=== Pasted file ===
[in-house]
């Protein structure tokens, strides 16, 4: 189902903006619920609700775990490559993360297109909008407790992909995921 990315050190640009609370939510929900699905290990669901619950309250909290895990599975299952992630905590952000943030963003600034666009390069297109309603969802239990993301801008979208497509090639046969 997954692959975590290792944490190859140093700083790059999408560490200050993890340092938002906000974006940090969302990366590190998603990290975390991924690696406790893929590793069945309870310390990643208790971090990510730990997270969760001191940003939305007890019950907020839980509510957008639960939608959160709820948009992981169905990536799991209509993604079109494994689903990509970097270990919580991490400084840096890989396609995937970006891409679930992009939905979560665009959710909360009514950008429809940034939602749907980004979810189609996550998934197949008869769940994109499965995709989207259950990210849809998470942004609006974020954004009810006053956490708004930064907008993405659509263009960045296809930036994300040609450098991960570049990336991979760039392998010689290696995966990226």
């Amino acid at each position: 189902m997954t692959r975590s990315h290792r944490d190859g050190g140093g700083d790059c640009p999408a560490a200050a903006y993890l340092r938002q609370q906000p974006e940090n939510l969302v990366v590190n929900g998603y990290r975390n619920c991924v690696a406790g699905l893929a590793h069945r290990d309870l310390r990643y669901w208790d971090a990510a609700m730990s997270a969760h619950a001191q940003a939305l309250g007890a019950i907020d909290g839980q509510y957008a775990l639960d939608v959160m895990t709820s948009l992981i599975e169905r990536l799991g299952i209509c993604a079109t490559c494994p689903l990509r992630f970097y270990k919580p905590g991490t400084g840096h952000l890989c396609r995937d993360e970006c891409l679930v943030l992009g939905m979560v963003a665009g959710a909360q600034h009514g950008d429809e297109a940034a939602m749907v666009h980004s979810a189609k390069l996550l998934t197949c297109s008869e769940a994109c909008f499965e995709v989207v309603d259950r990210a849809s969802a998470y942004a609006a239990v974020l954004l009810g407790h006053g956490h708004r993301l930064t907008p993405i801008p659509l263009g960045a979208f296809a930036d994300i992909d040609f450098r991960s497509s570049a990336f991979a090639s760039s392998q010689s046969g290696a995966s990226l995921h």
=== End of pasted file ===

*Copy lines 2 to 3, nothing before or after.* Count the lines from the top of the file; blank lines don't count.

């Protein structure tokens, strides 16, 4: 189902903006619920609700775990490559993360297109909008407790992909995921 990315050190640009609370939510929900699905290990669901619950309250909290895990599975299952992630905590952000943030963003600034666009390069297109309603969802239990993301801008979208497509090639046969 997954692959975590290792944490190859140093700083790059999408560490200050993890340092938002906000974006940090969302990366590190998603990290975390991924690696406790893929590793069945309870310390990643208790971090990510730990997270969760001191940003939305007890019950907020839980509510957008639960939608959160709820948009992981169905990536799991209509993604079109494994689903990509970097270990919580991490400084840096890989396609995937970006891409679930992009939905979560665009959710909360009514950008429809940034939602749907980004979810189609996550998934197949008869769940994109499965995709989207259950990210849809998470942004609006974020954004009810006053956490708004930064907008993405659509263009960045296809930036994300040609450098991960570049990336991979760039392998010689290696995966990226």
């Amino acid at each position: 189902m997954t692959r975590s990315h290792r944490d190859g050190g140093g700083d790059c640009p999408a560490a200050a903006y993890l340092r938002q609370q906000p974006e940090n939510l969302v990366v590190n929900g998603y990290r975390n619920c991924v690696a406790g699905l893929a590793h069945r290990d309870l310390r990643y669901w208790d971090a990510a609700m730990s997270a969760h619950a001191q940003a939305l309250g007890a019950i907020d909290g839980q509510y957008a775990l639960d939608v959160m895990t709820s948009l992981i599975e169905r990536l799991g299952i209509c993604a079109t490559c494994p689903l990509r992630f970097y270990k919580p905590g991490t400084g840096h952000l890989c396609r995937d993360e970006c891409l679930v943030l992009g939905m979560v963003a665009g959710a909360q600034h009514g950008d429809e297109a940034a939602m749907v666009h980004s979810a189609k390069l996550l998934t197949c297109s008869e769940a994109c909008f499965e995709v989207v309603d259950r990210a849809s969802a998470y942004a609006a239990v974020l954004l009810g407790h006053g956490h708004r993301l930064t907008p993405i801008p659509l263009g960045a979208f296809a930036d994300i992909d040609f450098r991960s497509s570049a990336f991979a090639s760039s392998q010689s046969g290696a995966s990226l995921h």